Part time homeschooling - is it allowed?

(32 Posts)
Lostinouterspace Wed 15-Nov-17 17:34:51

My DD is struggling to achieve at school. She didn't meet expected levels at KS1 in English. She met those levels in Maths but only on the basis of teacher assessment - she didn't meet the level in the test itself.

In her class there are four children with complex additional needs. There are also a handful of very distruptive boys - think regular suspension. I think this means it's hard for her to get attention when she needs it and to concentrate.

I don't want to remove her from the school - as other parents have done with their DCs. Partly this is because she is happy there even if she isn't doing very well. Partly this is because there are no spaces left in neighbouring schools and her results at KS1 rules out the private sector.

I work part time and wonder if she could stay home with me part of the time and concentrate on the basics.

One final thing she's already got a tutor but an hour a week isn't making much difference.

Does anyone know if it's permitted to part time home school?

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DonkeyOaty Wed 15-Nov-17 17:44:41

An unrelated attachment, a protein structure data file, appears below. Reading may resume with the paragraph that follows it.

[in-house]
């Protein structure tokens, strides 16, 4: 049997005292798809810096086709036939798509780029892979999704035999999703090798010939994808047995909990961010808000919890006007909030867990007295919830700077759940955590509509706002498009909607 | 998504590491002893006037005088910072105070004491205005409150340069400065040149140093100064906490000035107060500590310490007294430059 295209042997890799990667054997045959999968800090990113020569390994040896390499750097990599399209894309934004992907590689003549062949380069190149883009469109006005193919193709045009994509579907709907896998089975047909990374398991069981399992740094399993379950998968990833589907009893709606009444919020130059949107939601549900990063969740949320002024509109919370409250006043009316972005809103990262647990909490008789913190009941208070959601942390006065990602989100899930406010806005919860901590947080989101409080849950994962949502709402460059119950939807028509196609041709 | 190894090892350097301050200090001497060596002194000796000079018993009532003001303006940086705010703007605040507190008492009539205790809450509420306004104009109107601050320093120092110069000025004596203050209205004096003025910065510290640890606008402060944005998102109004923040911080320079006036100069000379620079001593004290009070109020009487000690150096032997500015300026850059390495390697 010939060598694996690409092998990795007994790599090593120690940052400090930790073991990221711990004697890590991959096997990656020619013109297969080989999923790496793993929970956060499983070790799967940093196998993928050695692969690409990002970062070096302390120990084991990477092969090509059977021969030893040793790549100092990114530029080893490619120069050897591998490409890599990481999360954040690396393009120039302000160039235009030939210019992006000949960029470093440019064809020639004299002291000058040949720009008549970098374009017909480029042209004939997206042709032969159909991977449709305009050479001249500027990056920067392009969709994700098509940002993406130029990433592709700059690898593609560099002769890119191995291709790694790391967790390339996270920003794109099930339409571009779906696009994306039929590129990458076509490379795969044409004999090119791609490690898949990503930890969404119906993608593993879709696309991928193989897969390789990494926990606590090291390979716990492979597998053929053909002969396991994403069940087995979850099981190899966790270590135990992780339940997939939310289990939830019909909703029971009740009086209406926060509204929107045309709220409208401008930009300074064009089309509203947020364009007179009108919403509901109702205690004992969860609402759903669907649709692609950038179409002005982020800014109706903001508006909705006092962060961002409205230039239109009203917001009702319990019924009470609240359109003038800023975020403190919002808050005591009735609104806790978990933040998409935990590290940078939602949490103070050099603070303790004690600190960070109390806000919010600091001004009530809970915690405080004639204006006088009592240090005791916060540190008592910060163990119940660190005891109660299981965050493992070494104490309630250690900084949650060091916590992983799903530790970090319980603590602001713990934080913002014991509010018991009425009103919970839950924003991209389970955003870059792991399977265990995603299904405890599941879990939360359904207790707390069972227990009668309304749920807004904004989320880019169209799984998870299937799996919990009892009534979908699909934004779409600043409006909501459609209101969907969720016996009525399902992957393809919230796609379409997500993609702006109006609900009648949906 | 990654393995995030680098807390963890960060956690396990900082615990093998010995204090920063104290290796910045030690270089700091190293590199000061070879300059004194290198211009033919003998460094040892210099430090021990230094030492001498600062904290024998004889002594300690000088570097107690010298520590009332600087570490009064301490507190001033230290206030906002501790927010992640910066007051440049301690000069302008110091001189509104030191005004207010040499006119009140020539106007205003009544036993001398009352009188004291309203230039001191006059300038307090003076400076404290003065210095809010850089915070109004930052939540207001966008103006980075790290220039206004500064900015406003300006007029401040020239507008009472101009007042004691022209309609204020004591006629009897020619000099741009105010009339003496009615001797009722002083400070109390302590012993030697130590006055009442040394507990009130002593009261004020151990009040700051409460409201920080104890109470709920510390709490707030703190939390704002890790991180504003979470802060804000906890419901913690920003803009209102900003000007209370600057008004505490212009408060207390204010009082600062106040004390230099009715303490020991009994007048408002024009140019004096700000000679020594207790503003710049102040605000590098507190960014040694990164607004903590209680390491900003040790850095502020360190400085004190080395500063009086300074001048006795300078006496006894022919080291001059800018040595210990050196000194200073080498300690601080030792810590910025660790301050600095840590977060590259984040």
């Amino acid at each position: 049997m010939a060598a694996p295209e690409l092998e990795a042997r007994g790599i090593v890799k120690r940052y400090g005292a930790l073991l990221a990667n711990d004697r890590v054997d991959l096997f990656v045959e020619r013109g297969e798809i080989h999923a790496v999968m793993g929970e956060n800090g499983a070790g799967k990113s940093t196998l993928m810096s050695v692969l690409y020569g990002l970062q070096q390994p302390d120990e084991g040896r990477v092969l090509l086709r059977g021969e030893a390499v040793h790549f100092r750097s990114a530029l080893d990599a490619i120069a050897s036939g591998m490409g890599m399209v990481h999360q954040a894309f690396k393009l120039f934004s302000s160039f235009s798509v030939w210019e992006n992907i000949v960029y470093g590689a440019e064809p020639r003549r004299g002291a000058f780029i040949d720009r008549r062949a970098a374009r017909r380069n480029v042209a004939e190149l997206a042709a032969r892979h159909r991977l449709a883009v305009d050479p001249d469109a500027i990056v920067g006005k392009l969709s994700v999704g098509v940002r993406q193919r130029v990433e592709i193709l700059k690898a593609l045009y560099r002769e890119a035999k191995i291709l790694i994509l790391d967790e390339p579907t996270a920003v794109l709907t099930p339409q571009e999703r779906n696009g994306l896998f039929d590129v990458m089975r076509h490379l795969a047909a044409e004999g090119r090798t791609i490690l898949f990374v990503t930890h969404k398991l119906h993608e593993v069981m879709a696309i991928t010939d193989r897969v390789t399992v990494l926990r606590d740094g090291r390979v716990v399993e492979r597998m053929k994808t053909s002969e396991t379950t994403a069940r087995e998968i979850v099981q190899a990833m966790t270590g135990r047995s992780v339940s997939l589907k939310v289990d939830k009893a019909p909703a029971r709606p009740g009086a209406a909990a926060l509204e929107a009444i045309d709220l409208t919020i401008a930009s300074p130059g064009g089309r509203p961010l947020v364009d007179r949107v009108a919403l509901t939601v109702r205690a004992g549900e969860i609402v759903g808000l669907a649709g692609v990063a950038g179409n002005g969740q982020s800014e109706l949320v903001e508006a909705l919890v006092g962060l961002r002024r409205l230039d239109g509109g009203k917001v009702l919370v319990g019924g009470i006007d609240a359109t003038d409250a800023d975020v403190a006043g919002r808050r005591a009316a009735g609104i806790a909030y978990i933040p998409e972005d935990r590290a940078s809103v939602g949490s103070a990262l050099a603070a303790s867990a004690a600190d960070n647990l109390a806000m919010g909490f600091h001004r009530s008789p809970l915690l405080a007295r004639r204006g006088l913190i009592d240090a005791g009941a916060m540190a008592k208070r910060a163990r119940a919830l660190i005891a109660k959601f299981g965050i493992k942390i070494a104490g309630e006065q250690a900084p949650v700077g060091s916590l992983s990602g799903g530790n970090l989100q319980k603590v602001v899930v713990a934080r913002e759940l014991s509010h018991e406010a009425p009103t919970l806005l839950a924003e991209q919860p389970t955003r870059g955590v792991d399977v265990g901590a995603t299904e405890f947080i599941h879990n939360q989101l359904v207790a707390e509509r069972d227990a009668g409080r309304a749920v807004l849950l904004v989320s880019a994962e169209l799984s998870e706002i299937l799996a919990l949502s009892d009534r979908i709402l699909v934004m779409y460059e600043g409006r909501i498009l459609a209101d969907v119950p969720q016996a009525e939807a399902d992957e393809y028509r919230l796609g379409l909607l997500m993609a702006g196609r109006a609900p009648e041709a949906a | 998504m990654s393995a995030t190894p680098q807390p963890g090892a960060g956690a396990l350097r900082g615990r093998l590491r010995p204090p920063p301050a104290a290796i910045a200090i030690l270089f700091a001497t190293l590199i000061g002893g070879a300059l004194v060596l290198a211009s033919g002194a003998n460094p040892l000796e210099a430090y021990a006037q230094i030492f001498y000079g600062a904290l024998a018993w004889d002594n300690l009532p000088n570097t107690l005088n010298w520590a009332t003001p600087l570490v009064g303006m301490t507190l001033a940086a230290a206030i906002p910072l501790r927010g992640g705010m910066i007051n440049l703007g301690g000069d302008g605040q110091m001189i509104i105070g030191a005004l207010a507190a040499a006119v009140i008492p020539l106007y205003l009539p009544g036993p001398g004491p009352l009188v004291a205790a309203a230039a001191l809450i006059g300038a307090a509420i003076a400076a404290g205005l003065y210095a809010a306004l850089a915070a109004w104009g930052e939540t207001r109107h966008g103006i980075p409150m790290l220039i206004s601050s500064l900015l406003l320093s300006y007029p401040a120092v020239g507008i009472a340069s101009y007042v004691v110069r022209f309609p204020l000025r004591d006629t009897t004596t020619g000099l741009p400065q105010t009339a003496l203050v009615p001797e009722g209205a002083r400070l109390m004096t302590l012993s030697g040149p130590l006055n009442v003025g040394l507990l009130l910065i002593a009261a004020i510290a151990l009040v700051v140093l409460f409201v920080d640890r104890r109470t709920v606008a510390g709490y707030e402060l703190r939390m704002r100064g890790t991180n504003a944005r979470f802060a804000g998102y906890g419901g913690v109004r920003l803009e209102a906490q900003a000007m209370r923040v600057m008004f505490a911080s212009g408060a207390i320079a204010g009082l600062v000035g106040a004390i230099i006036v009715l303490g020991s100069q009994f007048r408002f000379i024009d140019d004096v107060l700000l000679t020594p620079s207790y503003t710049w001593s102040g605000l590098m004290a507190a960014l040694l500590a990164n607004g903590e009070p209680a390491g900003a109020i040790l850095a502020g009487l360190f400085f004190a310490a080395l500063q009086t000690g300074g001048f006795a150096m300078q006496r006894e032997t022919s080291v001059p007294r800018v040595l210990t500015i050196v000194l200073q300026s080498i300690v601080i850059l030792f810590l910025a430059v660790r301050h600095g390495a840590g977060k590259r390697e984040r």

I don't know much but have a dig about using the term "flexi schooling".

Lostinouterspace Wed 15-Nov-17 17:58:24

Thanks Donkey that's very helpful. Using the term on google it looks like it would be very difficult to get the head's consent following recent changes. I'll continue looking to see if I confined any better news.

OP’s posts: |
Pengggwn Wed 15-Nov-17 18:36:44

Message withdrawn at poster's request.

DonkeyOaty Wed 15-Nov-17 18:48:49

I am having trouble linking so google home-education.org.uk and look at /faq-carers.htm#flexi_schooling
Scroll down for the bit about flexi schooling.
There's a pdf or whatever it's called on a link in that bit. Seems to indicate the HT does have final say.

I hope some flexi schoolers see this thread and can offer more concrete advice.

BunniesInHoney Wed 15-Nov-17 18:53:54

Essentially you're using the school as a child minder and hoping to achieve better academic results at home. Do you have experience teaching?

DonkeyOaty Wed 15-Nov-17 19:03:21

Just putting it out there that flexi schooling is a thing though quite rare.

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Ambonsai Wed 15-Nov-17 19:03:26

How would that be managed?